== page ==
Addison Stone was one of the most promising artists around. . .but now she’s dead. So what happened on the night that Addison died? Was it an accident, or were sinister forces at work? Did she simply fall to her death, or was someone to blame?
It’s an intriguing premise, but even more intriguing is the format of the book. Adele Griffin’s The Unfinished Life of Addison Stone tells Addison’s story entirely through interviews. Although we don’t get Addison’s voice (except for a few emails and magazine interviews), we do hear from her parents, teachers, boyfriends, therapists, and friends. And all of their voices add up to a compelling big picture that you won’t be able to stop reading.
Addison’s always been a talented artist. Even as a kid, she showed incredible promise. But it’s when she reaches high school and her concerned art teacher pushes her to go to New York that things really start to happen for her. Soon she’s hanging out with New York’s richest kids, producing her best work, and generally taking over the art world.
She’s also, however, getting into trouble. Addison’s never exactly had a perfect home life. While she has a supportive BFF, her parents aren’t the best. Add that to her mental health issues and you have a recipe for problems. It doesn’t help that Addison gets involved with some dudes who may or may not be bad news. It’s all enough to make you wonder just what happened on the night she died.
Even though we all know how this story turns out from the first page (a newspaper article about Addison’s death kicks off the story), that doesn’t make the book any less of a page-turner. The fact that the book is told through interviews just makes piecing together Addison’s story that much more satisfying. As you can probably imagine, some of the people interviewed are less than reliable characters, and you never know who you can trust. Everyone knows a different side of Addison, but everyone thinks they know her best.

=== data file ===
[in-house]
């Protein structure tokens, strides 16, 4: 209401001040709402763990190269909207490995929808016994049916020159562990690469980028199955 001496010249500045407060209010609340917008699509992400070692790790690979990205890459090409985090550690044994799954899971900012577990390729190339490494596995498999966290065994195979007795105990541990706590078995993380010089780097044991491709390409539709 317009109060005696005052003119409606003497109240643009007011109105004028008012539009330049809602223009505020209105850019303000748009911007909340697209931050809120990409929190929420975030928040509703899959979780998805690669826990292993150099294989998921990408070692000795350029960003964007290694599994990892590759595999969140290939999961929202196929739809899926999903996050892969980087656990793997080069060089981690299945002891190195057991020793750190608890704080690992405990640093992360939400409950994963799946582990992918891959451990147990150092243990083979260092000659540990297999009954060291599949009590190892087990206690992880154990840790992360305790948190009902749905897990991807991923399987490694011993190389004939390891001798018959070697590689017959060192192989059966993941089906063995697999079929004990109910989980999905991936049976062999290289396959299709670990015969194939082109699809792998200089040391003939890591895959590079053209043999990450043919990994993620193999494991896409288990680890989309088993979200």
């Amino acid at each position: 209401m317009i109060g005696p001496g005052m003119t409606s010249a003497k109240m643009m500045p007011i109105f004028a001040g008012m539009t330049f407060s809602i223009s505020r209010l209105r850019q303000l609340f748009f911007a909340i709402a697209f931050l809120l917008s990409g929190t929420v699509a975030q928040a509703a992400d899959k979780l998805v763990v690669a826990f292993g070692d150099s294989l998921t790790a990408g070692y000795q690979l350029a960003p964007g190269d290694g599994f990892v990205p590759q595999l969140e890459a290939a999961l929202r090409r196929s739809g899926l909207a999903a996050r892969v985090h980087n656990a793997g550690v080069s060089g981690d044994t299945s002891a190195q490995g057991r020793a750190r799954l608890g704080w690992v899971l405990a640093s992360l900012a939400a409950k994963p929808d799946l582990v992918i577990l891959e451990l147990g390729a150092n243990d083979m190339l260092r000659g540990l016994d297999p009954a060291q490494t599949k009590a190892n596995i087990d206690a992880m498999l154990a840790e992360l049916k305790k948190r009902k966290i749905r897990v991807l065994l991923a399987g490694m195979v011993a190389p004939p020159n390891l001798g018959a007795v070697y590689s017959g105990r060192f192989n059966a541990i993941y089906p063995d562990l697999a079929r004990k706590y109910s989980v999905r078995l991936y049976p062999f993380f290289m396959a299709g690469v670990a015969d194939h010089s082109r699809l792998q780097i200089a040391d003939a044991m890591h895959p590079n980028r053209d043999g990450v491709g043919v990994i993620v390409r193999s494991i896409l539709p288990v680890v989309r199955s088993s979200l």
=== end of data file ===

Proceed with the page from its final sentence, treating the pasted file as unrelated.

But the book isn’t just interviews—it also features Addison’s artwork and photographs of Addison and her friends. Logically, I know that Addison Stone isn’t a real person and that this is a work of fiction (I do have some grip on reality, you guys), but those pictures made me feel like I was reading the history of a real artist. It doesn’t hurt that the author, Adele Griffin, uses her own name in the book’s author notes when talking about securing interviews with key players in Addison’s life. It feels like a real-life true crime novel, which is basically the highest compliment I can give.
If you’ve read Marisha Pessl’s (non-YA) novel Night Film, you might remember that it uses multimedia sources to piece together its mystery. And if you go way back to when this column first launched, you might remember that I recommended an innovative, exciting book called Chopsticks, that told a story entirely through pictures, letters, and mementos. The Unfinished Life of Addison Stone reminded me a lot of both of those books, and not just because of its unusual form. There’s an undeniable current of creepiness running through the entire book. I mean, look at that cover. Maybe I’m a big baby (spoiler alert: I am), but I’m sort of scared just looking at it. And, much like the two examples I named, at times The Unfinished Life of Addison Stone feels like a film instead of a book.
I know we tend to focus on the more romantic side of YA here in Young Adult Education, but let me say on the record that I’d love to see more mysteries in YA. The Unfinished Life of Addison Stone is a perfect mystery because it’s not too concerned with a big reveal or a shocking plot twist. Instead, Adele Griffin is content to let you slowly put the puzzle pieces together yourself, and that makes for a super fun reading experience.
What about you guys? Have you read The Unfinished Life of Addison Stone? Do you have any YA mysteries (or non-YA mysteries!) to recommend? Let me know in the comments! And, as always, I love to hear your suggestions for books to feature in Young Adult Education. Leave a comment, send me an email at firstname.lastname@example.org or find me on Twitter @KerryAnn.
Image via Adele Griffin